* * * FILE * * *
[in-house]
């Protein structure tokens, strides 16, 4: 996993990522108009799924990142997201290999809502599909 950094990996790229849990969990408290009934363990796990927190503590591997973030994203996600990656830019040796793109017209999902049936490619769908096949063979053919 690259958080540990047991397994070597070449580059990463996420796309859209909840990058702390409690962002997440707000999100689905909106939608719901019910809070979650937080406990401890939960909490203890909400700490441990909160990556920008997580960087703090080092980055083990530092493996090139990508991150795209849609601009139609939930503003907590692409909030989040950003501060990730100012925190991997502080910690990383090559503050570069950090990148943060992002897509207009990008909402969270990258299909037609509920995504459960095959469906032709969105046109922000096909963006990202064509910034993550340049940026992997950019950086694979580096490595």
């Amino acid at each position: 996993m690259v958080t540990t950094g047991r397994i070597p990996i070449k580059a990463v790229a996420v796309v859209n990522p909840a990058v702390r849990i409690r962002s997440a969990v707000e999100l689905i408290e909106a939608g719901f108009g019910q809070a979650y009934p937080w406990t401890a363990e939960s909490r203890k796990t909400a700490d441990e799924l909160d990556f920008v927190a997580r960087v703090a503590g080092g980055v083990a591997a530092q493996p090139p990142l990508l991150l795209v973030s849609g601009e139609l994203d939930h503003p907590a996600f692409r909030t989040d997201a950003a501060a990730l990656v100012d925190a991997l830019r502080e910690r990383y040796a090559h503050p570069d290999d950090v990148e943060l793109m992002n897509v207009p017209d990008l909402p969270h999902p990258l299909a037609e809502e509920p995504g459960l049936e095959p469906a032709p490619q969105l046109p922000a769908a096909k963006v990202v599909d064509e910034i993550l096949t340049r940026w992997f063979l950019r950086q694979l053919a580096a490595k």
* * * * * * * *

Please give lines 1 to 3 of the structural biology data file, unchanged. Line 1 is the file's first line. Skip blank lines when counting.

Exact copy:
[in-house]
């Protein structure tokens, strides 16, 4: 996993990522108009799924990142997201290999809502599909 950094990996790229849990969990408290009934363990796990927190503590591997973030994203996600990656830019040796793109017209999902049936490619769908096949063979053919 690259958080540990047991397994070597070449580059990463996420796309859209909840990058702390409690962002997440707000999100689905909106939608719901019910809070979650937080406990401890939960909490203890909400700490441990909160990556920008997580960087703090080092980055083990530092493996090139990508991150795209849609601009139609939930503003907590692409909030989040950003501060990730100012925190991997502080910690990383090559503050570069950090990148943060992002897509207009990008909402969270990258299909037609509920995504459960095959469906032709969105046109922000096909963006990202064509910034993550340049940026992997950019950086694979580096490595």
């Amino acid at each position: 996993m690259v958080t540990t950094g047991r397994i070597p990996i070449k580059a990463v790229a996420v796309v859209n990522p909840a990058v702390r849990i409690r962002s997440a969990v707000e999100l689905i408290e909106a939608g719901f108009g019910q809070a979650y009934p937080w406990t401890a363990e939960s909490r203890k796990t909400a700490d441990e799924l909160d990556f920008v927190a997580r960087v703090a503590g080092g980055v083990a591997a530092q493996p090139p990142l990508l991150l795209v973030s849609g601009e139609l994203d939930h503003p907590a996600f692409r909030t989040d997201a950003a501060a990730l990656v100012d925190a991997l830019r502080e910690r990383y040796a090559h503050p570069d290999d950090v990148e943060l793109m992002n897509v207009p017209d990008l909402p969270h999902p990258l299909a037609e809502e509920p995504g459960l049936e095959p469906a032709p490619q969105l046109p922000a769908a096909k963006v990202v599909d064509e910034i993550l096949t340049r940026w992997f063979l950019r950086q694979l053919a580096a490595k």